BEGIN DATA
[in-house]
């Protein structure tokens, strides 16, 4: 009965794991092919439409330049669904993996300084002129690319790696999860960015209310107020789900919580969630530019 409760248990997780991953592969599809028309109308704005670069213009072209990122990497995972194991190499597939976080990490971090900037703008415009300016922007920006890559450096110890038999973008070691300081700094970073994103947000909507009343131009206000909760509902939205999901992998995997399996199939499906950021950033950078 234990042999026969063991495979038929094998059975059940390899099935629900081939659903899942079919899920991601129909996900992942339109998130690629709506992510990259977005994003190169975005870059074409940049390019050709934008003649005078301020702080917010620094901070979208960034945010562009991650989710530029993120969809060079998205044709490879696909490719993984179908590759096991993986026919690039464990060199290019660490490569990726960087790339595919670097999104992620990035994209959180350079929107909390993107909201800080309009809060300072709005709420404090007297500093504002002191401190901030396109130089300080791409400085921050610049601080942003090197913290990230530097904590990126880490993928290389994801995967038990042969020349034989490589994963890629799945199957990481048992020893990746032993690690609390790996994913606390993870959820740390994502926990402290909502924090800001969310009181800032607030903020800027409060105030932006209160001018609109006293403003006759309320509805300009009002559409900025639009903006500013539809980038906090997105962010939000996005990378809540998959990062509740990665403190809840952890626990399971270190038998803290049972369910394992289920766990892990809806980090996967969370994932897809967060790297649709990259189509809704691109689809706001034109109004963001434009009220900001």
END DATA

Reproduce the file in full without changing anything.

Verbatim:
[in-house]
């Protein structure tokens, strides 16, 4: 009965794991092919439409330049669904993996300084002129690319790696999860960015209310107020789900919580969630530019 409760248990997780991953592969599809028309109308704005670069213009072209990122990497995972194991190499597939976080990490971090900037703008415009300016922007920006890559450096110890038999973008070691300081700094970073994103947000909507009343131009206000909760509902939205999901992998995997399996199939499906950021950033950078 234990042999026969063991495979038929094998059975059940390899099935629900081939659903899942079919899920991601129909996900992942339109998130690629709506992510990259977005994003190169975005870059074409940049390019050709934008003649005078301020702080917010620094901070979208960034945010562009991650989710530029993120969809060079998205044709490879696909490719993984179908590759096991993986026919690039464990060199290019660490490569990726960087790339595919670097999104992620990035994209959180350079929107909390993107909201800080309009809060300072709005709420404090007297500093504002002191401190901030396109130089300080791409400085921050610049601080942003090197913290990230530097904590990126880490993928290389994801995967038990042969020349034989490589994963890629799945199957990481048992020893990746032993690690609390790996994913606390993870959820740390994502926990402290909502924090800001969310009181800032607030903020800027409060105030932006209160001018609109006293403003006759309320509805300009009002559409900025639009903006500013539809980038906090997105962010939000996005990378809540998959990062509740990665403190809840952890626990399971270190038998803290049972369910394992289920766990892990809806980090996967969370994932897809967060790297649709990259189509809704691109689809706001034109109004963001434009009220900001």